How do you prevent people from using different IPs on a machine that has a couple VPS clients on it.
If client A has xxx.xxx.xxx.100-xxx.xxx.xxx.103 and client B has xxx.xxx.xxx.104-xxx.xxx.xxx.105. How do you prevent client B from using client A's IPs? Can't he easily modify the config file for his ethernet device to use an IP that hasn't been assigned to him but is assiged to someone else on the same machine?
I am confused by these replies... they don't seem to make any sense to me at all (except for whrss) based on the original question so I'll offer some insight
Most virtualization technologies should have a way to create virtual networks and tag VLANs on the physical uplink. In VMware ESX and XenServer you can do this. This way you can assign a single subnet (such as a /29 or /30) to a VLAN and then setup the VPS to run only on that VLAN.
In the scenario where you don't control the subnets and routing it is harder to do this. You would need some sort of transparent firewall appliance or device in front of the physical server where you could prevent ARP / lockdown ARP for specific MAC addresses (assuming the VMs have unique MAC addresses on their virtual network cards). Some layer 3 switches might also let you do something like MAC to IP lockdown (static ARP?)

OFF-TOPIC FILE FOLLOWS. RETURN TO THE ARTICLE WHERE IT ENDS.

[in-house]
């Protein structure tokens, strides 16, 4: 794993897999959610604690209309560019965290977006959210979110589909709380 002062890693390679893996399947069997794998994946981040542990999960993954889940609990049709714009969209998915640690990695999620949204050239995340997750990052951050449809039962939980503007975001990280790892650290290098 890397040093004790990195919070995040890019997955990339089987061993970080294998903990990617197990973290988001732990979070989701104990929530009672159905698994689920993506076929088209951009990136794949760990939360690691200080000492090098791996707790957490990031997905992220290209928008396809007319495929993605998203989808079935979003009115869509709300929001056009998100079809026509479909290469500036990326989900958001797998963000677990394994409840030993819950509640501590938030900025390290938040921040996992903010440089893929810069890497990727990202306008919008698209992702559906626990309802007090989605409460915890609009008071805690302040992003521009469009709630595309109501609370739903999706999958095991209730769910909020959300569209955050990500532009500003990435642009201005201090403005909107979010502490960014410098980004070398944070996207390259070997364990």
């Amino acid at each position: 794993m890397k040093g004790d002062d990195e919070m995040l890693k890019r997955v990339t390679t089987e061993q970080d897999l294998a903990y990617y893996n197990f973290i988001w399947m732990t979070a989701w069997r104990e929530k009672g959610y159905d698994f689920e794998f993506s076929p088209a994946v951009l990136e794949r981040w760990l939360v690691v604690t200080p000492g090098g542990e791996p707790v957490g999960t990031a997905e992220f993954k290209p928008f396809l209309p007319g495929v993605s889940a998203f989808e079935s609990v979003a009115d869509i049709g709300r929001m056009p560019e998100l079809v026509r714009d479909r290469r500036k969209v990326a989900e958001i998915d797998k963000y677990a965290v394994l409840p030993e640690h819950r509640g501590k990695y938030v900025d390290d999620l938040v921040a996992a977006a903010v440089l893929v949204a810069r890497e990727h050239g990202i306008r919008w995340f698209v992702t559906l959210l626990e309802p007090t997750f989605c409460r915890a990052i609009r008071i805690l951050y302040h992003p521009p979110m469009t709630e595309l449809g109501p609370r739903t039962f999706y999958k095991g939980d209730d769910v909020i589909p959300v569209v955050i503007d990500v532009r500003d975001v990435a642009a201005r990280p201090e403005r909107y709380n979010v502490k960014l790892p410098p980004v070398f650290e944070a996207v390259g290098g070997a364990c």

If this is a server provided to you by a provider and you are not managing the infrastructure though then it is hard to do this. In this case it would probably make more sense to try and get multiple smaller subnets from your provider instead of assigning customers individual IPs on the same subnet. This helps with 'user error' at least and makes it easier to implement VLANs in the future.
Thanks whrss and eger. Thats exactly what i was looking for.
I'll be running my own network with XenServer.
Are there advantages to running a client on each subnet vs MAC to IP lockdown? If so, what are they?
Subnetting and VLANs have advantages to being more easily managed (if a customer were to move servers or equipment around it is MUCH easier to move a subnet from one VLAN/port to another than if that subnet were shared). It can also help with client problems such as broadcast storms and other inter-subnet related traffic. If it were all on a shared subnet this might affect everyone. If each client was on their own subnet a broadcast storm is less likely to affect others.
It can also help user error. For example, if a customer has their own subnet and tried to use an IP out of their subnet, it would not work since the subnet mask would be incorrect and the gateway wouldn't be in the subnet. If you ever need to shut off a customer or null route their space for an abuse issue it is easier to null route a small subnet or remove the subnet from an interface that to create statements for individual IP addresses.